Ahh…the sounds of silence. It’s so relaxing.
But for many people, there is NO silence–but instead there’s a buzzing, ringing, humming, hissing, roaring, or even shrieking sound. While it may be quiet outside your head, inside there may be constant noise. The sound can be soft or loud– high-pitched or low-pitched. Tinnitus can come and go–get worse or get better.
This condition is called ‘tinnitus’ and it can be maddening.
Many doctors believe there is absolutely nothing wrong with your hearing, but tinnitus can most definitely interfere with hearing, sleeping, or everyday conversations. And unfortunately, the problem can get worse with age. When tinnitus gets bad, it can affect your relationships, your work, your sleep, and your peace of mind.
As many as 50 to 60 million people in the United States suffer from this condition, and it’s especially common in people over age 55.
One of the worst parts about tinnitus is that only you can hear the noise. When your tinnitus is cause by a heartbeat or heart murmur, your doctor may also be able to hear it with a stethoscope. This pulsating sound is called “pulsatile tinnitus”.
Be aware, if you suddenly notice new pulsatile tinnitus, it’s important to consult a doctor, because it could signal something going on with your heart or blood vessels that should be checked out by a medical professional.
Many people with constant tinnitus have some degree of hearing loss. Things that may cause hearing loss include loud noise (especially if you’re exposed to long-term loud noise), medications, impacted earwax, allergies, middle ear problems or Meniere’s disease.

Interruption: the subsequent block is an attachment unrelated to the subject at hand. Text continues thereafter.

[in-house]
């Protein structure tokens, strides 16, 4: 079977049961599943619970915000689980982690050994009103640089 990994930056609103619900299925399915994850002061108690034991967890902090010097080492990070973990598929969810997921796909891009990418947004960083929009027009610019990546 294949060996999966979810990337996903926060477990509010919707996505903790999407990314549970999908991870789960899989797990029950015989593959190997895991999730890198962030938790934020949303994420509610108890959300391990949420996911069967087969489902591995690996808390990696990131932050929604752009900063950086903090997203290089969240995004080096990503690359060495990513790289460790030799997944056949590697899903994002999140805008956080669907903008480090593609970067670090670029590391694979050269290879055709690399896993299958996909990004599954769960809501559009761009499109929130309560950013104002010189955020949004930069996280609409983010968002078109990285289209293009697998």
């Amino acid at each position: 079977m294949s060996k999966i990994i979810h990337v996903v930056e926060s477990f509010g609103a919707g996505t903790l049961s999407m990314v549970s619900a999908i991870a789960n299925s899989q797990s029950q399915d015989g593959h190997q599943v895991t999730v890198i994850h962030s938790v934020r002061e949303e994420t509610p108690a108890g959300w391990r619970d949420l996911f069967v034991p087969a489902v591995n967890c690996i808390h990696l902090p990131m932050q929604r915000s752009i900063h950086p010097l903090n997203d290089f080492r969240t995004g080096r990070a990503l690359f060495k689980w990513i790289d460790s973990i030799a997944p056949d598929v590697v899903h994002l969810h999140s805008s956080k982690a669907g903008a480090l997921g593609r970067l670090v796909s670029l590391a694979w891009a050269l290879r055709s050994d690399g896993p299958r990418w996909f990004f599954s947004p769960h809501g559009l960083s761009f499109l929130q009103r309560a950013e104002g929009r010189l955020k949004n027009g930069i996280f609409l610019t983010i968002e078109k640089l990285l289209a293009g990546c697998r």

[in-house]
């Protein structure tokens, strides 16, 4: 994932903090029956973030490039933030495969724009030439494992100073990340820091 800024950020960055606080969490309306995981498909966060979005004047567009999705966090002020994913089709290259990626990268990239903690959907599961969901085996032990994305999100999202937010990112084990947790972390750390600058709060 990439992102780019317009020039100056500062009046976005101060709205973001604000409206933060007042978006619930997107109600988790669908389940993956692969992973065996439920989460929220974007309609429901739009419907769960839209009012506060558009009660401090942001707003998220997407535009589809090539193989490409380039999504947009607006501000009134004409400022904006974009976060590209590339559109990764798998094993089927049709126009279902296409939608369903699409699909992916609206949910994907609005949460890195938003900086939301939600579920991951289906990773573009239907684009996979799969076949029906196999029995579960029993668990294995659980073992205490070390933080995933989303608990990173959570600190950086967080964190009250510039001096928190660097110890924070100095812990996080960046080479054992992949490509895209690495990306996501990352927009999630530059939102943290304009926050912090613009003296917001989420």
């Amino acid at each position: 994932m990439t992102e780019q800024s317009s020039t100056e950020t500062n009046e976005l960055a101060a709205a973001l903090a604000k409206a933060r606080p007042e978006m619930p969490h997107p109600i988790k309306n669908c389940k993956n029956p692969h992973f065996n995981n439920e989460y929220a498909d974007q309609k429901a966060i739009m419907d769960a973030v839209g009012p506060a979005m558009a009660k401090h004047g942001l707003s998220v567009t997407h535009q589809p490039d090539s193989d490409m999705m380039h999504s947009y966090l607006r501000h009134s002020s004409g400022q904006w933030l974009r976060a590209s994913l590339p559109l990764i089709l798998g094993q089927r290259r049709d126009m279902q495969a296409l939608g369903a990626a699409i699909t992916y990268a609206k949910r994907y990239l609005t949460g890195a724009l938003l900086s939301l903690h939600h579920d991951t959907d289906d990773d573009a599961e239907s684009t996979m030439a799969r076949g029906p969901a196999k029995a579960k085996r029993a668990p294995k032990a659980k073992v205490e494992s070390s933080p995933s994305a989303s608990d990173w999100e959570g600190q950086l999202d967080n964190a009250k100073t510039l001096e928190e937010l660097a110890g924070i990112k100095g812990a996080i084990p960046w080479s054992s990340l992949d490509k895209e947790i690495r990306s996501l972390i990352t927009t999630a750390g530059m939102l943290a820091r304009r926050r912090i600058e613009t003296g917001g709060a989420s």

Some medications can cause or worsen tinnitus as well. These include:
- Aspirin or other NSAIDS like ibuprofen or Aleve.
- Antibiotics such as ciprofloxacin, doxycycline, gentamicin, erythromycin, tetracycline, tobramycin, and vancomycin.
- Antimalarials such as chloroquine and quinine.
- Anticonvulsants including carbamazepine (Tegretol), and valproic acid (Depakote).
- Certain cancer drugs, including cisplatin (Platinol) and vincristine (Oncovin, Vincasar).
- Loop diuretics (especially in high doses) including bumetanide (Bumex), furosemide (Lasix), and torsemide (Demadex).
- Certain antidepressants such as amitriptyline, clomipramine, and imipramine.
Colds, sinus infections, the flu and allergies can all trigger tinnitus. Sinus congestion builds up in the eustachian tubes and creates pressure in the ear. This can cause ringing, buzzing or roaring sounds. In addition, air pressure changes like being in an airplane can exacerbate this condition, making it even worse.